Oral health—something to smile about

  • Oral health

    Healthy teeth and gums aren’t just nice to look at when you smile, they’re an important part of health and wellbeing. Beyond that winning toothy grin, a child’s oral health helps them to eat a full range of foods to get the nutrition they need, speak clearly to interact with their world, and more.

    In your role as an early childhood educator or early primary teacher, you can work with parents in their child’s first months and years to help them to establish simple diet and oral hygiene routines with immediate and long-term benefits. Even before baby teeth come through, there’s plenty that you can do.

    Reasons to smile about oral health

    Tooth decay is one of the most common oral health problems and affects almost half of Australian children. Many foods and drinks contain bacteria that, if left exposed to teeth, cause a sticky film known as plaque. Decay happens when plaque builds up on teeth and its acids break down the tooth surface.

    Also in this edition of Grow & Thrive:

    Supporting oral health—early childhood educators

    Supporting oral health—early primary teachers

    Looking after teeth and gums—parents

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    By working with parents to teach their children good diet and oral hygiene routines, this common problem can almost always be prevented.

    This really is something to smile about—preventing tooth decay and gum disease can help children to:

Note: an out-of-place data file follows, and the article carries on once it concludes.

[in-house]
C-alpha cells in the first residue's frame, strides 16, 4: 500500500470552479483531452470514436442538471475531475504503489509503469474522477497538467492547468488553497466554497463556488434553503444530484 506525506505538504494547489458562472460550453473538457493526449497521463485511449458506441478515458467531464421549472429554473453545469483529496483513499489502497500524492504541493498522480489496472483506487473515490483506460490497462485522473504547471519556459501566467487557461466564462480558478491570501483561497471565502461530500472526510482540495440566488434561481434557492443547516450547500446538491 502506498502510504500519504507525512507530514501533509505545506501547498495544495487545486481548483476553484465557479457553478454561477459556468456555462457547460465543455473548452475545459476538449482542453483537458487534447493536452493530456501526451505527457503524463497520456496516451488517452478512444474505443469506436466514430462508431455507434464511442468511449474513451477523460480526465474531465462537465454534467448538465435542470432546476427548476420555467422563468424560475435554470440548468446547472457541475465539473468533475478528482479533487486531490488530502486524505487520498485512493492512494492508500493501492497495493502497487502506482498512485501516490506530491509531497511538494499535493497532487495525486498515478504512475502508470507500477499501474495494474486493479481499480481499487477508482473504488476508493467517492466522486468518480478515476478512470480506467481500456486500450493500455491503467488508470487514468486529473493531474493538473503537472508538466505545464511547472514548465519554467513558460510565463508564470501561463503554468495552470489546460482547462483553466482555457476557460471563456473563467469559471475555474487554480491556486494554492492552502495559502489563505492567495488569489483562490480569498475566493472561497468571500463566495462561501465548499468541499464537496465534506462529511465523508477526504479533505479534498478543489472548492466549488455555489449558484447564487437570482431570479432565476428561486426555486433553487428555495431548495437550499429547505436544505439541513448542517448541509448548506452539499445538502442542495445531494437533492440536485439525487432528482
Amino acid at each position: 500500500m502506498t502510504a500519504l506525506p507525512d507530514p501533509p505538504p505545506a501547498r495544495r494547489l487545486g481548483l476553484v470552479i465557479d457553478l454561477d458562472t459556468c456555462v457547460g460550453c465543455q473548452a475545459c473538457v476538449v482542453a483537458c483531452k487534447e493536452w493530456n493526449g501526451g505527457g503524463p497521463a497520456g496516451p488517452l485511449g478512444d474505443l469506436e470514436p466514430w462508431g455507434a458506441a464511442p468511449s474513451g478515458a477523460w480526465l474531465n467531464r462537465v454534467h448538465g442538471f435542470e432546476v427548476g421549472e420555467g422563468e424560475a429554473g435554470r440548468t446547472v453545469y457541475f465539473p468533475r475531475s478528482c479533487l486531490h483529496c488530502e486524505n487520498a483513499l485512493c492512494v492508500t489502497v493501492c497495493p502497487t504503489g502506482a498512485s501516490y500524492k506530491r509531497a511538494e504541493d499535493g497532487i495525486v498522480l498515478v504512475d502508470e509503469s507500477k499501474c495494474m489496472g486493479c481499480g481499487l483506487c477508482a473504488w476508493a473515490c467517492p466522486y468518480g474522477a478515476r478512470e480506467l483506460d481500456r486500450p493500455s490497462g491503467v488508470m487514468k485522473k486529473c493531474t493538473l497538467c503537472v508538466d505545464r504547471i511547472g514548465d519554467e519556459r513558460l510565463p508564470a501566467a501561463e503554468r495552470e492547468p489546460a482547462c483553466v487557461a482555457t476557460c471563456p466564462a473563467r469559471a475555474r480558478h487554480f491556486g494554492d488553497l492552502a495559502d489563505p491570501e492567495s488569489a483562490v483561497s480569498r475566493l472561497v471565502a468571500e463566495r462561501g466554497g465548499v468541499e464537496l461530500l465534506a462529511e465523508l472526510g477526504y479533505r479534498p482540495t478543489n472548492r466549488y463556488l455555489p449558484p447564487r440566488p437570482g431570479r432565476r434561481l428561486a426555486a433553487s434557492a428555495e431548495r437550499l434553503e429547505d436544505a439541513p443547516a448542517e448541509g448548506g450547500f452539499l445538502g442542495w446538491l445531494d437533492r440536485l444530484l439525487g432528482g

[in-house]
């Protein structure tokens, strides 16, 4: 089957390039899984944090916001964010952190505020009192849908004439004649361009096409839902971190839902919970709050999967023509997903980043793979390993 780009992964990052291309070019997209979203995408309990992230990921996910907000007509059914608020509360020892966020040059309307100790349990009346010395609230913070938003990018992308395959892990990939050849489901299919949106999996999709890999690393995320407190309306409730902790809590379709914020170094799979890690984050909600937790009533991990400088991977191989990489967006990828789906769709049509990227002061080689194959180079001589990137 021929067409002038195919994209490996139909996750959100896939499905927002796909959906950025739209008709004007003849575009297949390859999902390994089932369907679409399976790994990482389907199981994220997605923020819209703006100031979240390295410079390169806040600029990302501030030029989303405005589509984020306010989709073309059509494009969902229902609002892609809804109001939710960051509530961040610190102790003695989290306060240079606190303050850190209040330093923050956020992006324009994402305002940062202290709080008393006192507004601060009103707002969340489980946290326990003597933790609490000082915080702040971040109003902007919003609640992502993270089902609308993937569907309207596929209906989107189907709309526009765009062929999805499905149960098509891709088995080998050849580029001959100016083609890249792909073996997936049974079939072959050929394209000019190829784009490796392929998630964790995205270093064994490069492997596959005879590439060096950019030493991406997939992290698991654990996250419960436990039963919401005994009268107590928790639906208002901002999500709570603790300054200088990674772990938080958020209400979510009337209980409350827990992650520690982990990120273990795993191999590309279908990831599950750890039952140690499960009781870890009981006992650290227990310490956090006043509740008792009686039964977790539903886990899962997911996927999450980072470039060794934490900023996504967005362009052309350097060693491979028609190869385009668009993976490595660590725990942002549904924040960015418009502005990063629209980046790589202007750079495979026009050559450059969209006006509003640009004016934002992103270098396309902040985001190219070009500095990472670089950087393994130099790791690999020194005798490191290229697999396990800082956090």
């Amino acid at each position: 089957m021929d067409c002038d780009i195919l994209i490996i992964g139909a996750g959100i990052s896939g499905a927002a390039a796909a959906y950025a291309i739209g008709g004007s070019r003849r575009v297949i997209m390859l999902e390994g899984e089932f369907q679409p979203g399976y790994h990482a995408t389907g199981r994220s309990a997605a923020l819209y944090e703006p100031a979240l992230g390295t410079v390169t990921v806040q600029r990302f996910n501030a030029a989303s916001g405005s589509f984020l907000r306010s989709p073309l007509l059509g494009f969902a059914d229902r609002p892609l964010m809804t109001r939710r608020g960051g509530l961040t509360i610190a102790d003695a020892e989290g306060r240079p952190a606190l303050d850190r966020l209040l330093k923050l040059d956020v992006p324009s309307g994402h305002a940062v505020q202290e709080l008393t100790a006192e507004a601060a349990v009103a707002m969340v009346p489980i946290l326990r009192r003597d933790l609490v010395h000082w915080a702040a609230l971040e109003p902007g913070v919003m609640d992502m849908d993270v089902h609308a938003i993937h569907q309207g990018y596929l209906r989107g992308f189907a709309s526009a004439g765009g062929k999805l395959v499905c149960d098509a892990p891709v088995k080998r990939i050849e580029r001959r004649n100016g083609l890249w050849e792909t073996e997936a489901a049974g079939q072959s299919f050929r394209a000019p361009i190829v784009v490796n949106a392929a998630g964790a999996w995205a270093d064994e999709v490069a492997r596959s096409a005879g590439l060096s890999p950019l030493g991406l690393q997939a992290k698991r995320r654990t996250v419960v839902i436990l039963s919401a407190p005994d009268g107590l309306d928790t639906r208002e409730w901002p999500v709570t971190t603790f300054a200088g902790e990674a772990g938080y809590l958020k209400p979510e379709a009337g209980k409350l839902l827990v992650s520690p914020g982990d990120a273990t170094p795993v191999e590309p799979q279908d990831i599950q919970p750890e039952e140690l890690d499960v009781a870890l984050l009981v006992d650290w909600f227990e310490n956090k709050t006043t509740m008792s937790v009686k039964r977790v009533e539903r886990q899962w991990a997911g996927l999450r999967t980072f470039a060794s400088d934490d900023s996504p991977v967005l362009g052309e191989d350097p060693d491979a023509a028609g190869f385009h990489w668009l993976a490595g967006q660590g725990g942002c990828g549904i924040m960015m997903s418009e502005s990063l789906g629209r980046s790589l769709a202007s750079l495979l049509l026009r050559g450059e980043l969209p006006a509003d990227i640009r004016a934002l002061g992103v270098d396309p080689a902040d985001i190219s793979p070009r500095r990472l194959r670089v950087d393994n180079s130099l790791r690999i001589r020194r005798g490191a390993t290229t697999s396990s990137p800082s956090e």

• chew their food to get the nutrition they need for growth and development
    • develop clear speech to let them fully interact with their world
    • keep their baby teeth strong and healthy, which will play an important role in the adult teeth developing in the gums.

    Treating tooth decay and gum disease can not only be uncomfortable and unpleasant for children, it can be expensive for their families. In some more remote parts of Australia, it can also be very difficult to even get access to an oral health professional.

    When tooth decay develops

    When oral health goes amiss and tooth decay develops, lots of problems can arise and become more serious the longer tooth decay is left untreated.

    Tooth decay has a range of serious potential complications, including:

    • decay in other baby teeth
    • decay in adult teeth
    • discomfort and pain
    • early loss of teeth
    • excess spacing of adult teeth
    • incorrect tooth function
    • infection
    • jaw development issues
    • loss of time at school
    • overcrowding of adult teeth
    • self-esteem issues
    • slow growth through changing sleep and eating habits
    • problems with speech development 
    • anxiety.

    Did you know?

    Taking care of teeth and gums can help children to live well longer. Studies suggest that oral health may have a close relationship with diabetes, heart disease and other conditions. 

    Helping to make big smiles possible

    Healthy teeth and gums are essential for children’s immediate and long-term health and wellbeing, and can almost always prevent the common problem of tooth decay and its many related complications.

    Even though children might brush and floss their teeth at home each day, you can still do so much to help, by sharing information about oral health with families.

    By raising parents’ and children’s awareness of why oral health is important and the importance of simple diet and oral hygiene routines, you can make a big difference to children’s lifelong health and wellbeing.

    Also in this edition of Grow & Thrive:

    Supporting oral health—early childhood educators

    Supporting oral health—early primary teachers

    Looking after teeth and gums—parents

    Sign up to the Grow & Thrive newsletter